Three developments make a case for micro-pensions compelling. First, global aging: people live longer, and therefore more provisions are needed. Secondly, global poverty is rising: the growth of the population in developing countries is twice as high as in developed countries. With currently one in nine persons in the world aged 60 years or over, the projection is that this will increase to one in five by 2050 (Guzman et al., 2012). Assuming that 80% will work in the informal economy, 1.6 billion people will need financial support 35 years from now. Furthermore, following high urbanization rates and industrialization, we observe the break-up of the traditional joint family system that provided support to the elderly through solidarity. However, voluntary saving for retirement is challenging. Our future is uncertain and unknown, and thinking about it is not always pleasant. Retirement brings up thoughts about getting old, mortality, poverty, and an overall feeling of uncertainty. While saving for retirement is essential for future well-being, voluntary contribution levels tend to be low across the world. Research has shown that barriers to saving are wide-ranging: transaction costs, lack of information or knowledge, social constraints, lack of trust in the financial system, ill-designed regulation, as well as human tendencies that hinder good decision-making (Karlan et al., 2014). Many people have no bank account because it is not convenient, expensive, and there are high barriers to setting one up. Moreover, they often lack flexible and trusted products.

Despite the strong case for micro-pensions from a macro perspective, building a stable and sustainable business is challenging. The primary source of revenue for a pension trust consists of a fee on the assets under management. However, the savings amounts are low and subject to swings as income is not a given. Moreover, the regulator usually sets limits regarding the fee levels. For example, in Ghana, the maximum fee is 1,33%. Given that the annual operating expenses are approximately $500k, the fund size should be at least $40 million before breaking even. Informal workers save on average less than $50 per year, so it takes many participants and/or years before getting to breakeven. Therefore, it is no surprise that the number of successful initiatives has been limited so far.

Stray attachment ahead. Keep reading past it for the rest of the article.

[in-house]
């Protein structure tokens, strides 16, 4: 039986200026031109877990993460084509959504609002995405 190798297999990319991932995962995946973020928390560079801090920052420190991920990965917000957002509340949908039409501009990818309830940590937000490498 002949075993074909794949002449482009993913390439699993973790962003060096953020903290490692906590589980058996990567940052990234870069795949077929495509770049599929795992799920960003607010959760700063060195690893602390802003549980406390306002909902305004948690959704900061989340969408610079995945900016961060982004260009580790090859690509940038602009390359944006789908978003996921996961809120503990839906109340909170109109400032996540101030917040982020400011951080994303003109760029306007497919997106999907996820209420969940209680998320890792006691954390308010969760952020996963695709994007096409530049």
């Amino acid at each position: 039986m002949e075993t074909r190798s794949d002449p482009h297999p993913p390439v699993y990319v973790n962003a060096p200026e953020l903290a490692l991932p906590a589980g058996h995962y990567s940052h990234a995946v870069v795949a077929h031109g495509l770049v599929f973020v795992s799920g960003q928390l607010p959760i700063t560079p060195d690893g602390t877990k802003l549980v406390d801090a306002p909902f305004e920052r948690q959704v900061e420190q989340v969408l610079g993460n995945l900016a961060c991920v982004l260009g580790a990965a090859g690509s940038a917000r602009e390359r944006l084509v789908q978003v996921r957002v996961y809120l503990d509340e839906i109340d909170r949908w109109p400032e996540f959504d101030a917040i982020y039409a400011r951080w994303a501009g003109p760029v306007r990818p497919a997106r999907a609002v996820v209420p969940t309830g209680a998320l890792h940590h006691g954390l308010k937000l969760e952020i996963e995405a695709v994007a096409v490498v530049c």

Examples of micro-pension initiatives are:

  •  In India, The Dahn Foundation10 started a project collecting premiums via Self Help Groups, followed by APY Micro Pension Scheme by the government with a guaranteed pension and auto-debit contributions.
  •  In Kenya, the MBAO Pension Scheme is a private-sector-run scheme directed at informal workers (promoted by the regulator).
  •  In Rwanda, the government launched a Long-Term Savings Scheme for all Rwandans.
  •  In Nigeria, the government launched a micro-pension scheme in 2019 for informal workers.

It is evident from these examples that support from the government is crucial. Yet, the results are still limited because of the lack of outreach, inadequate technology, lack of awareness, and low financial literacy. Providing a retirement product itself is simply not enough.

Mini case-study: People's Pension Trust Ghana

In Ghana, the majority (90%) of the population has no mandatory pension fund. This segment of the population operates in the informal sector, which is known for irregular and uncertain income, a lack of contractual agreements with employers, and is primarily comprised of self- employed individuals such as farmers, traders, smallscale enterprises, and market vendors. Although the pension system in Ghana allows for this segment to save towards their pension voluntarily, none of the existing pension funds have successfully targeted this segment. The reason is that this segment is difficult to serve as it is largely unorganized, operates as a cash-based economy, is low-income, and challenging to reach. The result is that this segment remains mostly ignored although it represents nearly 10 million people.

People's Pension Trust Ghana (PPT) started after a positive feasibility study in 2014 on the conviction that informal sector workers should have the opportunity to save towards a meaningful pension and avoid old-age poverty. Enviu and a Dutch Foundation, called Stichting Duurzame Micropensioenen in Ontwikkelingslanden (SDMO), supported the feasibility study and the start-up. Enviu is a Dutch company focusing on impactful entrepreneurship11. SDMO focused on micro-pensions, making use of the available pension knowledge in the Netherlands. It was sponsored by the umbrella organizations for the pension and insurance sectors as well as the Dutch government. Ghana was selected based on its favorable regulatory environment, political stability, average income, infrastructure, digital opportunities, safety, and language. In September 2016, PPT received its license to operate as a corporate trustee from the regulator NPRA13, and as the first trustee to target the informal sector specifically. PPT is, as far as we know, the only social company in the world targeting informal workers.